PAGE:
The Museum of Everything: Exhibition #3

Following my visit to the fantastic Museum of Everything last year, I had been eagerly anticipating going back to check out the latest show at their Primrose Hill venue - and when I went along last weekend, I certainly wasn't disappointed. The simply-titled Exhibition #3 is a charming celebration of the British folk tradition with all the nostalgic, whimsical and slightly discomfiting appeal of an old-fashioned fun fair ride.

Co-curated by Sir Peter Blake, most of the works that make up this cornocopia of artefacts and artworks come from his own personal collection, in a show that according to Blake himself is 'about wanting to share everything'. Amongst the works on display is a recreation of Walter Potter's Museum of Curiosities, featuring a selection of weird and wonderful dioramas peopled by taxidermied squirrels, kittens and birds. Gaudy music hall and vaudeville memorabilia, Punch and Judy puppets, photographs of Victorian circus performers and kooky seaside souvenirs also have their place in this multicoloured assemblage, which like the previous exhibitions I've seen by the Museum of Everything, offers an utterly refreshing alternative to the slick sophistication of the 'white cube' gallery. The exhibition is accompanied by a lively events programme: the day I visited there was a live taxidermy demonstration (though I was frankly too squeamish to watch it) as well as hula-hooping, accordian music and a host of other quirky performances.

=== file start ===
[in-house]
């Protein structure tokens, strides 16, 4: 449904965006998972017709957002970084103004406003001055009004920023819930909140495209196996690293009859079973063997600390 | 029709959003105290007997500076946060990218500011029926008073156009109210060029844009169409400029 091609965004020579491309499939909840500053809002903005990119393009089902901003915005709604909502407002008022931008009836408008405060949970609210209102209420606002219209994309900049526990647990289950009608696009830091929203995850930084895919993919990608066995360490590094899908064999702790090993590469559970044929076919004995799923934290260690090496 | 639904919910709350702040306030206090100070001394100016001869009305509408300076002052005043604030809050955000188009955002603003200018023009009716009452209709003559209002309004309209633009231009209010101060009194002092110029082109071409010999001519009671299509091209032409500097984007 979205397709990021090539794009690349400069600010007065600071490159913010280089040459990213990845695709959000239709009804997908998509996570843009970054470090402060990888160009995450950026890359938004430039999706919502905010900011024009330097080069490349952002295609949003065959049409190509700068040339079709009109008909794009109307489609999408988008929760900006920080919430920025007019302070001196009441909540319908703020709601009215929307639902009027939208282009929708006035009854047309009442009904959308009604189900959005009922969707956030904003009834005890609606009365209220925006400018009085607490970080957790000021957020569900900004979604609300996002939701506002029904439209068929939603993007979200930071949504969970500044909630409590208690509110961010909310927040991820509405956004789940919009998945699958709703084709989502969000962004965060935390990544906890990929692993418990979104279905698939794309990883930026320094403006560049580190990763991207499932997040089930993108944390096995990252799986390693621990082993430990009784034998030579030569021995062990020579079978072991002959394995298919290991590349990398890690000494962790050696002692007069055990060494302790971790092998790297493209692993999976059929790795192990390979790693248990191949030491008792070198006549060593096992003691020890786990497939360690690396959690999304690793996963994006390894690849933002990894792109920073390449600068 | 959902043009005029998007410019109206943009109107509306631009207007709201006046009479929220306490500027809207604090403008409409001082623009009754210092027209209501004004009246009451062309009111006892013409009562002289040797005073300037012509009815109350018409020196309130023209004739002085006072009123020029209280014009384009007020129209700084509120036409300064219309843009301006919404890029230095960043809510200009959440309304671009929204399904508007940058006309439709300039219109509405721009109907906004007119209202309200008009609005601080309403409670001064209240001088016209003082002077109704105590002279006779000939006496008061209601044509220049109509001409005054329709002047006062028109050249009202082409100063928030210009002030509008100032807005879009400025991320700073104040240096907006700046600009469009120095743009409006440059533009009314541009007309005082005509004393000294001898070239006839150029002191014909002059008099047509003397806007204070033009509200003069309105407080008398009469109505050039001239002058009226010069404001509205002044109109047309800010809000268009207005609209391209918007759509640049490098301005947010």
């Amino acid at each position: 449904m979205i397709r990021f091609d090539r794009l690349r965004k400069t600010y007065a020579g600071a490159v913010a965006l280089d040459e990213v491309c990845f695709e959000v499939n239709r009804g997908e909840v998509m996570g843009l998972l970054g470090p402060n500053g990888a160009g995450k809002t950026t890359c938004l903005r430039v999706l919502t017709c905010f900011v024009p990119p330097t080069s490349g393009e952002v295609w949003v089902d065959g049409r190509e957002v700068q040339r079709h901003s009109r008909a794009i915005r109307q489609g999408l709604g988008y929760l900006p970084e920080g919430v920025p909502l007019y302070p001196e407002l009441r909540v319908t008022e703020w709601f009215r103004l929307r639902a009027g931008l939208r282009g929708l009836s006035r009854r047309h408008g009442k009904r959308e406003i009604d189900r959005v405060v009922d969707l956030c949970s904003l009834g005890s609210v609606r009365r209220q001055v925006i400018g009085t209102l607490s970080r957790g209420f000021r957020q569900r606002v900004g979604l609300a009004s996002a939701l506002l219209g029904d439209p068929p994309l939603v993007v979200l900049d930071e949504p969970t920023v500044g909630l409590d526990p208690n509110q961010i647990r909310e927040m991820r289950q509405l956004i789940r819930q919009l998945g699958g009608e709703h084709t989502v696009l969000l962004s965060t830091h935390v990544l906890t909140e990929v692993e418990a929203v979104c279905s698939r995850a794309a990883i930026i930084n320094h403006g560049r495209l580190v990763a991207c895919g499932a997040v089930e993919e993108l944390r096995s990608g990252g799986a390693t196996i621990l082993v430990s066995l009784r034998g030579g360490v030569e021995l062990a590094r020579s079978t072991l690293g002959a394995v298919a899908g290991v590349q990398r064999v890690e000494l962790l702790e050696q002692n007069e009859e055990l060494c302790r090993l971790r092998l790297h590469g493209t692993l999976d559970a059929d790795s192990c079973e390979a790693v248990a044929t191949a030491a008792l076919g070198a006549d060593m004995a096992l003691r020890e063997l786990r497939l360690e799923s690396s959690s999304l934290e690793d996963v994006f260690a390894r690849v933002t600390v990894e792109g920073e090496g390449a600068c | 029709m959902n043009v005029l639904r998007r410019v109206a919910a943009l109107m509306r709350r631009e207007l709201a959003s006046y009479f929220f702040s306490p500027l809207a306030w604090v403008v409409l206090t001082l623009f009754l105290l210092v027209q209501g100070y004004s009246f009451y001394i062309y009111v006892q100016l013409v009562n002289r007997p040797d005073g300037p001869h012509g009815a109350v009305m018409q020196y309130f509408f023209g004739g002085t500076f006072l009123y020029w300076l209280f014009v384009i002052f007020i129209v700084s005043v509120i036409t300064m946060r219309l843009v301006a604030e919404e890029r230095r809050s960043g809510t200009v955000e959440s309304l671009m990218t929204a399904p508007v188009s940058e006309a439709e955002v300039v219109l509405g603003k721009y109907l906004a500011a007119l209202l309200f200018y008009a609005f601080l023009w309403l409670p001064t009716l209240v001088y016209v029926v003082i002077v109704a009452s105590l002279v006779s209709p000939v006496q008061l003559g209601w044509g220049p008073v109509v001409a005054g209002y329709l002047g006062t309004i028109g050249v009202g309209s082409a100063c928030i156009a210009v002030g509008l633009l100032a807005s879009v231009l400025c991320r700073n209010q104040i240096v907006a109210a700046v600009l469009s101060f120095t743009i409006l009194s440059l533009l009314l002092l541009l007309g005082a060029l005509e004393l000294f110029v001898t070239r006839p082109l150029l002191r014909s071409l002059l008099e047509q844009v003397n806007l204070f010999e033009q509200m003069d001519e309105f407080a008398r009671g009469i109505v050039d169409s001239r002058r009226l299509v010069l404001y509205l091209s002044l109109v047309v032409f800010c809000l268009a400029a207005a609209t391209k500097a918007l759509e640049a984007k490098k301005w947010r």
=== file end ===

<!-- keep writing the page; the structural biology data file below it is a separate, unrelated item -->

Although this show is similar in both feel and approach to the Museum of Everything's previous exhibition - a fascinating survey of outsider art - at heart, Exhibition #3 is quite a different project, taking its lead from one of Britain's best known and most established artists. But though the exhibition itself is arguably rather less ambitious, what I still love about the Museum of Everything is its distinctive atmosphere - visiting is quite simply an enormously enjoyable experience.

Exhibition #3 closes on 24 December, but I'm sure we haven't seen the last of the Museum of Everything. And I for one, am eagerly anticipating whatever they do next.

[Handpainted Punch and Judy puppets c. 1920 via the Museum of Everything - photo: Christoffer Rudquist.]